Owen's Spiritual Worship

...while the liturgical practices of Anglicanism were of concern to Owen, he regarded the aesthetic worship of Rome as the ultimate perversion of Christian worship. Owen's own view was that worship was primarily a spiritual activity, that this spiritual activity focused upon the word preached, and that concern with increasingly elaborate aesthetics was indicative of a decreasing confidence in, and experience of, the power of the word.

 


From Death to Life

A sinner is not always aware of the time when he crossed from death to life. What initially seemed to be preparation may later prove to have been salvation. The regenerating work of the Spirit is a mystery; we must acknowledge that the wind blows where it pleases and we do not see it (John 3:8).

 

Joel R. Beeke and Mark Jones, A Puritan Theology: Doctrine for Life (Grand Rapids, MI: Reformation Heritage Books, 2012), 450.

Descended from Adam, not his evolved relative

Image bearers of Adam is hardly an apt, much less valid or even intelligible, description of human beings who are held either to have existed before Adam or subsequently not to have descended from him.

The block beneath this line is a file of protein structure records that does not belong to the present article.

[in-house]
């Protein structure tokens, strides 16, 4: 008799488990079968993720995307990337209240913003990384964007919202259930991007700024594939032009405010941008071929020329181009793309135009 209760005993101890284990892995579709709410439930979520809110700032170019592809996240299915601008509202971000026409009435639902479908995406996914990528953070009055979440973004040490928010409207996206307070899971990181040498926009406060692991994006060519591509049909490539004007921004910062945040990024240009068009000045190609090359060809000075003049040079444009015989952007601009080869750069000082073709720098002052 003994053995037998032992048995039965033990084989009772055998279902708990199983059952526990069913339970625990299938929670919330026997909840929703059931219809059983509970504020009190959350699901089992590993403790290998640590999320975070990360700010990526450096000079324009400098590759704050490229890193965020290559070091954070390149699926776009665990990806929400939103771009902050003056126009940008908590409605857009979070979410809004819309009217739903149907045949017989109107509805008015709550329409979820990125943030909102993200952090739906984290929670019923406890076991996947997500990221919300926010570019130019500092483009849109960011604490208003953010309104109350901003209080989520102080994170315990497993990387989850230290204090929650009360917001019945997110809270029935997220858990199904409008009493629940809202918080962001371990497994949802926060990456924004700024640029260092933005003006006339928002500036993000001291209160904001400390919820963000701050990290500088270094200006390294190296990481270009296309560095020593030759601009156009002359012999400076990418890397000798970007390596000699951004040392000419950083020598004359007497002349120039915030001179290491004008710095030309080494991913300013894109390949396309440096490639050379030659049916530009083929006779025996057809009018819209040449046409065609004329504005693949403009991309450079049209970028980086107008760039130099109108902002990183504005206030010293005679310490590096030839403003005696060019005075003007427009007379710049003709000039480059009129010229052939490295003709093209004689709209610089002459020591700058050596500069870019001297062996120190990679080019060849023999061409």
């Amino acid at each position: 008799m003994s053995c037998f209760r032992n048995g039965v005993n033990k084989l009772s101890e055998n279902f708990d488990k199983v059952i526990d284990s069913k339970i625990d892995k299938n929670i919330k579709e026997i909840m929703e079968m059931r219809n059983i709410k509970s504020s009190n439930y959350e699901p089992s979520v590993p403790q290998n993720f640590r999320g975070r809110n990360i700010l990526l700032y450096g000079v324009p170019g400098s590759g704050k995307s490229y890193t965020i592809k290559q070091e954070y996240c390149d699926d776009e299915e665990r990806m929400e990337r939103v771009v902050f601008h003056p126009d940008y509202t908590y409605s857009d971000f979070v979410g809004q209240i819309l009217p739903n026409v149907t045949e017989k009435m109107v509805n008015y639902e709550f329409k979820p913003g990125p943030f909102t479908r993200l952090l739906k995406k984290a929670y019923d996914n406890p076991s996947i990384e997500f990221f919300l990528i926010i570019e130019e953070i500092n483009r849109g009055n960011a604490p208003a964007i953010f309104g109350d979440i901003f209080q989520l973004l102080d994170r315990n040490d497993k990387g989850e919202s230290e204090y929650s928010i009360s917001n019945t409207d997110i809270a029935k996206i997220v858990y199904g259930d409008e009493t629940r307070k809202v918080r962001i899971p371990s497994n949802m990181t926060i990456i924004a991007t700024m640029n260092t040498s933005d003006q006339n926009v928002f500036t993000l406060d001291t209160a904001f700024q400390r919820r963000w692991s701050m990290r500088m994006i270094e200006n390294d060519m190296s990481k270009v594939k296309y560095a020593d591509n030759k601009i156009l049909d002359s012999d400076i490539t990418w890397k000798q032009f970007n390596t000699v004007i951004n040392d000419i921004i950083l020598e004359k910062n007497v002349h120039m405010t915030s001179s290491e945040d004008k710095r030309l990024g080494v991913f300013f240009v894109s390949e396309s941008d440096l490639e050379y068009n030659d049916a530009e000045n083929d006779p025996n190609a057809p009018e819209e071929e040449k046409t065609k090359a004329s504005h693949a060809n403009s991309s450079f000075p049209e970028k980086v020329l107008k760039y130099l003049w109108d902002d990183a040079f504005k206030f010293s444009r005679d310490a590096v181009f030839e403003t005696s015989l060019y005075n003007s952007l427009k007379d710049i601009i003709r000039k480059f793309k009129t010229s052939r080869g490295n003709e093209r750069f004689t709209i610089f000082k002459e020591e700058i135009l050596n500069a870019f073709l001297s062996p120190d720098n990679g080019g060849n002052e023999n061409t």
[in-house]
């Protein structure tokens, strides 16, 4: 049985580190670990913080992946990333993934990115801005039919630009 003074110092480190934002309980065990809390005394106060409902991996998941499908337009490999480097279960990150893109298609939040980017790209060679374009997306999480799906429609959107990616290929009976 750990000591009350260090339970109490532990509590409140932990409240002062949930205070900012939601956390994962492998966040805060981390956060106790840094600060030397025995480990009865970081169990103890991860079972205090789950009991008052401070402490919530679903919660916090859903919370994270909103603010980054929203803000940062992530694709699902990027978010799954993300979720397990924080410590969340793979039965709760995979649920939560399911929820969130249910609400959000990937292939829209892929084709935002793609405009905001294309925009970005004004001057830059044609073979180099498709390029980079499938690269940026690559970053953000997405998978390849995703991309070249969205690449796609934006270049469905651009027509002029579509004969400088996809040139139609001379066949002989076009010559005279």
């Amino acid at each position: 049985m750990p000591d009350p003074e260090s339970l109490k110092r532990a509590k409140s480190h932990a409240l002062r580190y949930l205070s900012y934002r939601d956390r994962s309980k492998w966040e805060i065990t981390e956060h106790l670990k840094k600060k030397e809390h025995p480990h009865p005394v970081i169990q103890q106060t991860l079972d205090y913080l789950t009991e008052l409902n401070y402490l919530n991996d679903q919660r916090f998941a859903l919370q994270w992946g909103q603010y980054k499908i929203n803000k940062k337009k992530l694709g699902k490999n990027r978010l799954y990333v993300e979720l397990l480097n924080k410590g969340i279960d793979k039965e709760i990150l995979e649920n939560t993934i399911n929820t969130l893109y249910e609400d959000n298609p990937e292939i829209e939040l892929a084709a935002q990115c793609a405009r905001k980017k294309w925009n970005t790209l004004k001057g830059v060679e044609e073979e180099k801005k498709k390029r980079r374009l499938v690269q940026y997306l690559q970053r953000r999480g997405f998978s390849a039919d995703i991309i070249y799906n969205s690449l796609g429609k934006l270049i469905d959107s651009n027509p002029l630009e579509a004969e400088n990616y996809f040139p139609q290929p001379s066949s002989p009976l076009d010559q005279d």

...

Believers with bear Christ's "heavenly" image , the redeemed and glorified image of God, as they have borne Adam's "earthly" image, the original image of God defaced by sin. It is quite foreign to this passage, especially given its comprehensive outlook noted above, to suppose that some not in the image of Adam will bear the glory-image of Christ. There is no hope of salvation for sinners who do not bear the image of Adam by ordinary generation. Christ cannot and does not redeem what he has not assumed, and what he has assumed is the nature of those who bear the image of Adam and as they do so by natural descent.

 

Richard Gaffin, "No Adam, No Gospel", p.12

Righteous Judgement

"John 7:24. Judge not according to the appearance." ... Circumcision was properly held by them in reverence; and when it was performed on the Sabbath-day, they knew that the Law was not violated by it, because the works of God agree well with each other. Why do they not arrive at the same conclusion as to the work of Christ, but because their minds are preoccupied by a prejudice which they have formed against his person? Judgment, therefore, will never be right, unless it be regulated by the truth of the fact; for as soon as persons appear in public, they turn their eyes and senses on them, so that the truth immediately vanishes. While this admonition ought to be observed in all causes and affairs, it is peculiarly necessary when the question relates to the heavenly doctrine; for there is nothing to which we are more prone than to dislike that doctrine on account of the hatred or contempt of men.

 

John Calvin, Commentary on the Gospel according to John, vol. 1 (Bellingham, WA: Logos Bible Software, 2010), 296.